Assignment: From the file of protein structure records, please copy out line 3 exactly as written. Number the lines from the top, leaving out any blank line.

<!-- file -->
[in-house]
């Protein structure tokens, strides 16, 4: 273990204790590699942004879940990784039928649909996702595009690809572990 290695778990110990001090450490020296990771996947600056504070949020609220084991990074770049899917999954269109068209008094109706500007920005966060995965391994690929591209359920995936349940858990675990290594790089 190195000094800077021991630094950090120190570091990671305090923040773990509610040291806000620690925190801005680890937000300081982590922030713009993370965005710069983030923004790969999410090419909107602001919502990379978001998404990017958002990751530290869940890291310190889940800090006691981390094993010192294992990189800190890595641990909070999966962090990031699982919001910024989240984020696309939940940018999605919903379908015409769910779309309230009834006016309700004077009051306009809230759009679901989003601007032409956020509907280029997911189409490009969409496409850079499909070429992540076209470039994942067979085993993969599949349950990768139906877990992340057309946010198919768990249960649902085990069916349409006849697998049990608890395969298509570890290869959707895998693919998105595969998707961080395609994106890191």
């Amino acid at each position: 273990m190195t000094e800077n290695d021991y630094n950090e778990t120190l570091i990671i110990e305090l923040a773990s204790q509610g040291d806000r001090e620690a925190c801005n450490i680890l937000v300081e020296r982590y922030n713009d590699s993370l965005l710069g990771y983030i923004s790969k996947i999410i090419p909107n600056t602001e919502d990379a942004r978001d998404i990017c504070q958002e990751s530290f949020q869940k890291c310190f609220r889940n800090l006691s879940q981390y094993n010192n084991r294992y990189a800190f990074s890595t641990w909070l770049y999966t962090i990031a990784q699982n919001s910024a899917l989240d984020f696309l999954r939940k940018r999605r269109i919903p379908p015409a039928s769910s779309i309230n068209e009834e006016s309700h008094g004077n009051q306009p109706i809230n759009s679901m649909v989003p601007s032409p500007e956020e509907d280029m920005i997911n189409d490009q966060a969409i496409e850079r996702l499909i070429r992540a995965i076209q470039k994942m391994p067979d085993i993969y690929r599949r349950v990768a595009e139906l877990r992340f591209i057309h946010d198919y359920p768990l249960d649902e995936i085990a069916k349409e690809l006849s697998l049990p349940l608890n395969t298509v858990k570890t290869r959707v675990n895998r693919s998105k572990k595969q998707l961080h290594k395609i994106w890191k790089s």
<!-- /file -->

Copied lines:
């Amino acid at each position: 273990m190195t000094e800077n290695d021991y630094n950090e778990t120190l570091i990671i110990e305090l923040a773990s204790q509610g040291d806000r001090e620690a925190c801005n450490i680890l937000v300081e020296r982590y922030n713009d590699s993370l965005l710069g990771y983030i923004s790969k996947i999410i090419p909107n600056t602001e919502d990379a942004r978001d998404i990017c504070q958002e990751s530290f949020q869940k890291c310190f609220r889940n800090l006691s879940q981390y094993n010192n084991r294992y990189a800190f990074s890595t641990w909070l770049y999966t962090i990031a990784q699982n919001s910024a899917l989240d984020f696309l999954r939940k940018r999605r269109i919903p379908p015409a039928s769910s779309i309230n068209e009834e006016s309700h008094g004077n009051q306009p109706i809230n759009s679901m649909v989003p601007s032409p500007e956020e509907d280029m920005i997911n189409d490009q966060a969409i496409e850079r996702l499909i070429r992540a995965i076209q470039k994942m391994p067979d085993i993969y690929r599949r349950v990768a595009e139906l877990r992340f591209i057309h946010d198919y359920p768990l249960d649902e995936i085990a069916k349409e690809l006849s697998l049990p349940l608890n395969t298509v858990k570890t290869r959707v675990n895998r693919s998105k572990k595969q998707l961080h290594k395609i994106w890191k790089s």